EmailAddress – subscribe to data, the global variable for my distribution list or email address of where the error should g0

Trace – I’m error handling within my script, that data is written to a temp file, so that information is being passed back via the variable “ErrorFile”.  This will become an attachment in my email or passed to the event log

Runbook – subscribe to data, the runbook name from the previous activity, “Run PowerShell Script”.  What I want here is, if the script error-ed, what server did it error out on?

ActivityName – subscribe to data, the name of the activity from the , “Run PowerShell Script”.  What I want here is, if the script error-ed, which activity did the error originate?

ActivityStatus – subscribe to data, the status of the activity from the , “Run PowerShell Script”.  What I want here is the status of the activity (failed, warning, etc).


Now, rinse and repeat for subsequent activities.  So, example, if my “Send Email” activity succeeds, well, that’s it.  It succeeds do nothing more.  If my “Send Email” activity fails, then invoke the “Error Handling” runbook and pass all that data to that runbook so it can use it to send an email about what my activity failed and also write to the event log on the server.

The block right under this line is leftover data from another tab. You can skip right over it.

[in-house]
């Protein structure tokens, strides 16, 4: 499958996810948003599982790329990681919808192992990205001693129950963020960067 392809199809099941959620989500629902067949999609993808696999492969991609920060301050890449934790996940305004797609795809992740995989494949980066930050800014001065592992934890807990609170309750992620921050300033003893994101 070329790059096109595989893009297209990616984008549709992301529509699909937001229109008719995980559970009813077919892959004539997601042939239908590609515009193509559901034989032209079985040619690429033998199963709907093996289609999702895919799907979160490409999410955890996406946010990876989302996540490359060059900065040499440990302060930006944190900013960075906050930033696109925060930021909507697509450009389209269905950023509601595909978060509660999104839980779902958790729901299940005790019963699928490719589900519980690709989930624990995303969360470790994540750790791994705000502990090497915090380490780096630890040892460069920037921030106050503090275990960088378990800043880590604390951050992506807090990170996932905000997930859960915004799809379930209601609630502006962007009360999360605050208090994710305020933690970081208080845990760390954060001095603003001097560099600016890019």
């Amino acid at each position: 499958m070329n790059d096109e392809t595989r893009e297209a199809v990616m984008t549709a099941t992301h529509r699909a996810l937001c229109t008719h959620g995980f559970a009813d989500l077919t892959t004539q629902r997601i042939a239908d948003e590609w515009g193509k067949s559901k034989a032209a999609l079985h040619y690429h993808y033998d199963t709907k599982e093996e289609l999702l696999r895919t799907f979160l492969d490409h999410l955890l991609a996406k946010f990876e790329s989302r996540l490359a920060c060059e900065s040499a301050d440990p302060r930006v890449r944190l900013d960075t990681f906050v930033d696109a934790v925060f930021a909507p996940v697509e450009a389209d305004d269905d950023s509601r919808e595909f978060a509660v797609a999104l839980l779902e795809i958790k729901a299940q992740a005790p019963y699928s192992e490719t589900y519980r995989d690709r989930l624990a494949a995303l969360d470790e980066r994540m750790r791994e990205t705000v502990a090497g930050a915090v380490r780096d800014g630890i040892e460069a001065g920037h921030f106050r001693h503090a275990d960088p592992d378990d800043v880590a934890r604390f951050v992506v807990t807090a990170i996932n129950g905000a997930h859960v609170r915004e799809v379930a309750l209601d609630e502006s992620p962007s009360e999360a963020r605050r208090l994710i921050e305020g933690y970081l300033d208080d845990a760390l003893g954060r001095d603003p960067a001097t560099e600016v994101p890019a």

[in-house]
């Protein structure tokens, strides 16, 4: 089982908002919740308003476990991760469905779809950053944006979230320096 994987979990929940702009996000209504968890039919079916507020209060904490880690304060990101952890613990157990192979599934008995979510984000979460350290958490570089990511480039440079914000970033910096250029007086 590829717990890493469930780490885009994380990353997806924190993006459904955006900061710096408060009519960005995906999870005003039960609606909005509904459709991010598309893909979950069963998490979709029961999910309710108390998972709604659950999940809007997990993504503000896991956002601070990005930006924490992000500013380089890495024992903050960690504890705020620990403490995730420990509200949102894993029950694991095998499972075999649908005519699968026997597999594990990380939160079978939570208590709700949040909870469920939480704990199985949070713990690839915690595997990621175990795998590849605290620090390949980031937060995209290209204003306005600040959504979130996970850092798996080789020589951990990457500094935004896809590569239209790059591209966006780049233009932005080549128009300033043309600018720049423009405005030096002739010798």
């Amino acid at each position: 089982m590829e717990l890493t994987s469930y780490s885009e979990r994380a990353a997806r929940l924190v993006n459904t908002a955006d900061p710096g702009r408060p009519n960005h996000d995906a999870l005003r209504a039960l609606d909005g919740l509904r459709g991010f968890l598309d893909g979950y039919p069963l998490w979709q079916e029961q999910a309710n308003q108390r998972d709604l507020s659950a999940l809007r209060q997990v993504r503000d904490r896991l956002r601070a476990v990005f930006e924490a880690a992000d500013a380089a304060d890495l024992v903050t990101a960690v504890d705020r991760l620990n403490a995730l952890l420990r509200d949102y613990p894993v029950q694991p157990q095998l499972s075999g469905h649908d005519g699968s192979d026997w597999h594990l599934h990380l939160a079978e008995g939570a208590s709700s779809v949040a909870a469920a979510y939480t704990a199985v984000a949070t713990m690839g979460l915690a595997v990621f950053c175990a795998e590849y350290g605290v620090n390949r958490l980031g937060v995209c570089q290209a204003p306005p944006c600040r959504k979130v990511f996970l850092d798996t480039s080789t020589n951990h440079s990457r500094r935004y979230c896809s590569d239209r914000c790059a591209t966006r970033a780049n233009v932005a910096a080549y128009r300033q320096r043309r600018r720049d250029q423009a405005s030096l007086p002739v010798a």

Selecting a Random Runbook Server – Part 2 – a Closer Look

It’s been quite a while since my last post.  I’ve had several people email me and ask for a closer look at selecting a random runbook server.

A bit of a review, refer to the previous post for reference.  But, I was curious about how you could genuinely select a RANDOM server rather than rely on a “primary” and or “secondary” that were “static”.  (Please read the disclaimer at the bottom of this post)

Since this is a closer look, I’ll try to keep things simple and include screen shots.

I will show you how to subscribe to and use data within the data bus.

First, a bit of design explanation.  For simplicity, there are two runbook servers.  Their names are “SCORCH01” and “SCORCH02”.  Tying into Jon Mattivi’s post, we will create two variables.